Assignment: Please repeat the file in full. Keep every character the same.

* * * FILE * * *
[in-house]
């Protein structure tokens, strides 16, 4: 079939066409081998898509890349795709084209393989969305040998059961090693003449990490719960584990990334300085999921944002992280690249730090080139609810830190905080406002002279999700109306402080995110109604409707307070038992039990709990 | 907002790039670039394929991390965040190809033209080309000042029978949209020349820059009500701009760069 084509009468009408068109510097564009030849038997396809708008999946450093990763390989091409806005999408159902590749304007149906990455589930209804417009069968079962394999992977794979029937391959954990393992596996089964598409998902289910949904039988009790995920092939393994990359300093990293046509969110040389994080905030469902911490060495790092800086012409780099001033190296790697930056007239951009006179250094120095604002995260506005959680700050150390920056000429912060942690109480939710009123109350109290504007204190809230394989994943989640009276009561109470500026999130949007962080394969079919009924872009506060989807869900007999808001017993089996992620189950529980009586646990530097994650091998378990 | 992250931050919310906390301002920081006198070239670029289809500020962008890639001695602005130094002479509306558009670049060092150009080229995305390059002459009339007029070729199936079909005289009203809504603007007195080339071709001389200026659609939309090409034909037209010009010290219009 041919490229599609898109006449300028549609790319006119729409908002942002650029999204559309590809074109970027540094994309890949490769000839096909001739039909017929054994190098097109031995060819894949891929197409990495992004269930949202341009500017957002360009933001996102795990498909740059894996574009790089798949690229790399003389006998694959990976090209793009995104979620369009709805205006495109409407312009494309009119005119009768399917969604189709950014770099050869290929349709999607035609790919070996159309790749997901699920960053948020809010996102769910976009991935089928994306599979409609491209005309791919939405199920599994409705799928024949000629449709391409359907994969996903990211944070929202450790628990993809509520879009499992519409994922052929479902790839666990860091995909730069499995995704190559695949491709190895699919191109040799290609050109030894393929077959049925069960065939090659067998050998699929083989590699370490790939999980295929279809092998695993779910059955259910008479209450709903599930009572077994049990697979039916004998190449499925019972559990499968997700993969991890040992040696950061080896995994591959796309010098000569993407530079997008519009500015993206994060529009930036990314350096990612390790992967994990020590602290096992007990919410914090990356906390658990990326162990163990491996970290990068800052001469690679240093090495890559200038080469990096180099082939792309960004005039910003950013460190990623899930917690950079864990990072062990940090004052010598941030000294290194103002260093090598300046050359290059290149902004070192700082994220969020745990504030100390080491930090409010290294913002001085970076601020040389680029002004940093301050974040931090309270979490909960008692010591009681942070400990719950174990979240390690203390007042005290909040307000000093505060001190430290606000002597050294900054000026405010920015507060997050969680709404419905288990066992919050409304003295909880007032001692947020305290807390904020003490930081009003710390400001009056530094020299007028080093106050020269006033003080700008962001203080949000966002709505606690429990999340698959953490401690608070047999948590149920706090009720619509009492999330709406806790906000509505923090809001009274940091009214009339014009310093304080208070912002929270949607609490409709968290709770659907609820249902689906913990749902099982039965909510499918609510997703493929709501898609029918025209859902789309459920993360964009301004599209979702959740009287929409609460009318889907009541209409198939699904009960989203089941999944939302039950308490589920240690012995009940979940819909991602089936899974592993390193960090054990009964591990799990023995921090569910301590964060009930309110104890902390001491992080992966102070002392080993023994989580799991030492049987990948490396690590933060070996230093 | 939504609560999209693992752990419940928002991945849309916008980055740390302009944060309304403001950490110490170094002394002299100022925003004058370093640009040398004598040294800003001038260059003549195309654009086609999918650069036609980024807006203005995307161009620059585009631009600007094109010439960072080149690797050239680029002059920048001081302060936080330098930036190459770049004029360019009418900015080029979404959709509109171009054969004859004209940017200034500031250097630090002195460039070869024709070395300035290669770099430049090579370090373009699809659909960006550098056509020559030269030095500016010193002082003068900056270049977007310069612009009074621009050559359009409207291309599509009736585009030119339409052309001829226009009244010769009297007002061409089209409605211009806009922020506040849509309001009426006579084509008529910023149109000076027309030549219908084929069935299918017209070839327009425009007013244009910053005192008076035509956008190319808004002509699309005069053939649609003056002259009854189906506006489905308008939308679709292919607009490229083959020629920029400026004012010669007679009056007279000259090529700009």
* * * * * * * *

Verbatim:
[in-house]
């Protein structure tokens, strides 16, 4: 079939066409081998898509890349795709084209393989969305040998059961090693003449990490719960584990990334300085999921944002992280690249730090080139609810830190905080406002002279999700109306402080995110109604409707307070038992039990709990 | 907002790039670039394929991390965040190809033209080309000042029978949209020349820059009500701009760069 084509009468009408068109510097564009030849038997396809708008999946450093990763390989091409806005999408159902590749304007149906990455589930209804417009069968079962394999992977794979029937391959954990393992596996089964598409998902289910949904039988009790995920092939393994990359300093990293046509969110040389994080905030469902911490060495790092800086012409780099001033190296790697930056007239951009006179250094120095604002995260506005959680700050150390920056000429912060942690109480939710009123109350109290504007204190809230394989994943989640009276009561109470500026999130949007962080394969079919009924872009506060989807869900007999808001017993089996992620189950529980009586646990530097994650091998378990 | 992250931050919310906390301002920081006198070239670029289809500020962008890639001695602005130094002479509306558009670049060092150009080229995305390059002459009339007029070729199936079909005289009203809504603007007195080339071709001389200026659609939309090409034909037209010009010290219009 041919490229599609898109006449300028549609790319006119729409908002942002650029999204559309590809074109970027540094994309890949490769000839096909001739039909017929054994190098097109031995060819894949891929197409990495992004269930949202341009500017957002360009933001996102795990498909740059894996574009790089798949690229790399003389006998694959990976090209793009995104979620369009709805205006495109409407312009494309009119005119009768399917969604189709950014770099050869290929349709999607035609790919070996159309790749997901699920960053948020809010996102769910976009991935089928994306599979409609491209005309791919939405199920599994409705799928024949000629449709391409359907994969996903990211944070929202450790628990993809509520879009499992519409994922052929479902790839666990860091995909730069499995995704190559695949491709190895699919191109040799290609050109030894393929077959049925069960065939090659067998050998699929083989590699370490790939999980295929279809092998695993779910059955259910008479209450709903599930009572077994049990697979039916004998190449499925019972559990499968997700993969991890040992040696950061080896995994591959796309010098000569993407530079997008519009500015993206994060529009930036990314350096990612390790992967994990020590602290096992007990919410914090990356906390658990990326162990163990491996970290990068800052001469690679240093090495890559200038080469990096180099082939792309960004005039910003950013460190990623899930917690950079864990990072062990940090004052010598941030000294290194103002260093090598300046050359290059290149902004070192700082994220969020745990504030100390080491930090409010290294913002001085970076601020040389680029002004940093301050974040931090309270979490909960008692010591009681942070400990719950174990979240390690203390007042005290909040307000000093505060001190430290606000002597050294900054000026405010920015507060997050969680709404419905288990066992919050409304003295909880007032001692947020305290807390904020003490930081009003710390400001009056530094020299007028080093106050020269006033003080700008962001203080949000966002709505606690429990999340698959953490401690608070047999948590149920706090009720619509009492999330709406806790906000509505923090809001009274940091009214009339014009310093304080208070912002929270949607609490409709968290709770659907609820249902689906913990749902099982039965909510499918609510997703493929709501898609029918025209859902789309459920993360964009301004599209979702959740009287929409609460009318889907009541209409198939699904009960989203089941999944939302039950308490589920240690012995009940979940819909991602089936899974592993390193960090054990009964591990799990023995921090569910301590964060009930309110104890902390001491992080992966102070002392080993023994989580799991030492049987990948490396690590933060070996230093 | 939504609560999209693992752990419940928002991945849309916008980055740390302009944060309304403001950490110490170094002394002299100022925003004058370093640009040398004598040294800003001038260059003549195309654009086609999918650069036609980024807006203005995307161009620059585009631009600007094109010439960072080149690797050239680029002059920048001081302060936080330098930036190459770049004029360019009418900015080029979404959709509109171009054969004859004209940017200034500031250097630090002195460039070869024709070395300035290669770099430049090579370090373009699809659909960006550098056509020559030269030095500016010193002082003068900056270049977007310069612009009074621009050559359009409207291309599509009736585009030119339409052309001829226009009244010769009297007002061409089209409605211009806009922020506040849509309001009426006579084509008529910023149109000076027309030549219908084929069935299918017209070839327009425009007013244009910053005192008076035509956008190319808004002509699309005069053939649609003056002259009854189906506006489905308008939308679709292919607009490229083959020629920029400026004012010669007679009056007279000259090529700009």